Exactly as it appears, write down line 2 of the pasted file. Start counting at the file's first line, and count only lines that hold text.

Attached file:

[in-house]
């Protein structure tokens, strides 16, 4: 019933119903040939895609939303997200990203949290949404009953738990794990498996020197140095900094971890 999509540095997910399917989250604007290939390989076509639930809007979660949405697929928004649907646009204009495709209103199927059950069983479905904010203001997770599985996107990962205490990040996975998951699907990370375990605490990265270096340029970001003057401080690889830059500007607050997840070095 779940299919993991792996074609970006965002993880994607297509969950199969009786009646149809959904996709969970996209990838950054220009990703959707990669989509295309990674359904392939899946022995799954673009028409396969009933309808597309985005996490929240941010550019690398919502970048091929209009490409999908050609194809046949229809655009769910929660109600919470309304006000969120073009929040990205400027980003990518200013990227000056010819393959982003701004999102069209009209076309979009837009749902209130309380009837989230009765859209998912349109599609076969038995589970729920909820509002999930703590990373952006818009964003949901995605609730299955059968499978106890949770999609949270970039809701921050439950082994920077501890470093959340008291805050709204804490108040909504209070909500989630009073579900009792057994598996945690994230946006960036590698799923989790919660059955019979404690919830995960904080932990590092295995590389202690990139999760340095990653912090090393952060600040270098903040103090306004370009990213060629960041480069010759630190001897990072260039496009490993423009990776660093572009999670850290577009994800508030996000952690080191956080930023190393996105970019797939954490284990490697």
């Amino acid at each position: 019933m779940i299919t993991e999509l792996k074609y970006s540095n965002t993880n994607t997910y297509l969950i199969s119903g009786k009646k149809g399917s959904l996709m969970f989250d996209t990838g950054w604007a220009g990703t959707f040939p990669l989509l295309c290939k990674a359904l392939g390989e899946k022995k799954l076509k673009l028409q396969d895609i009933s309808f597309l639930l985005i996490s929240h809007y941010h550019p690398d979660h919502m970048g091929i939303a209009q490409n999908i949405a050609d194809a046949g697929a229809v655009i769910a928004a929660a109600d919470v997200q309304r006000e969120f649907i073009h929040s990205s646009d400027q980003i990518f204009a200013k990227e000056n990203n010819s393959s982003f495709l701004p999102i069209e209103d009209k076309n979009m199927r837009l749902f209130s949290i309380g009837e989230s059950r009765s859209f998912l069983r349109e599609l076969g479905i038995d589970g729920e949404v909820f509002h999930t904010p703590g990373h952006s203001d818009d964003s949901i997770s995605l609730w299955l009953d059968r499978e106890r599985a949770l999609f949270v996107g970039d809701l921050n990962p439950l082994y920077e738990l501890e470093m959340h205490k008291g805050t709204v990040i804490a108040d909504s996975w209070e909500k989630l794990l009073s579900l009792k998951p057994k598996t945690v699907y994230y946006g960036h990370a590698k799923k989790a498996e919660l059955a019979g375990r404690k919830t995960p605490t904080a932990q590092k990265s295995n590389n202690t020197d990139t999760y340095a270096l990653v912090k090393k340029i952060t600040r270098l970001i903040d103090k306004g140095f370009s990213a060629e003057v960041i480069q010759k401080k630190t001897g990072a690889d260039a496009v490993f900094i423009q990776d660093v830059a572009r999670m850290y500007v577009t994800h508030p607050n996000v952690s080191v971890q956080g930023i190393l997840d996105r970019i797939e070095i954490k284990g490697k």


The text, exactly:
């Protein structure tokens, strides 16, 4: 019933119903040939895609939303997200990203949290949404009953738990794990498996020197140095900094971890 999509540095997910399917989250604007290939390989076509639930809007979660949405697929928004649907646009204009495709209103199927059950069983479905904010203001997770599985996107990962205490990040996975998951699907990370375990605490990265270096340029970001003057401080690889830059500007607050997840070095 779940299919993991792996074609970006965002993880994607297509969950199969009786009646149809959904996709969970996209990838950054220009990703959707990669989509295309990674359904392939899946022995799954673009028409396969009933309808597309985005996490929240941010550019690398919502970048091929209009490409999908050609194809046949229809655009769910929660109600919470309304006000969120073009929040990205400027980003990518200013990227000056010819393959982003701004999102069209009209076309979009837009749902209130309380009837989230009765859209998912349109599609076969038995589970729920909820509002999930703590990373952006818009964003949901995605609730299955059968499978106890949770999609949270970039809701921050439950082994920077501890470093959340008291805050709204804490108040909504209070909500989630009073579900009792057994598996945690994230946006960036590698799923989790919660059955019979404690919830995960904080932990590092295995590389202690990139999760340095990653912090090393952060600040270098903040103090306004370009990213060629960041480069010759630190001897990072260039496009490993423009990776660093572009999670850290577009994800508030996000952690080191956080930023190393996105970019797939954490284990490697």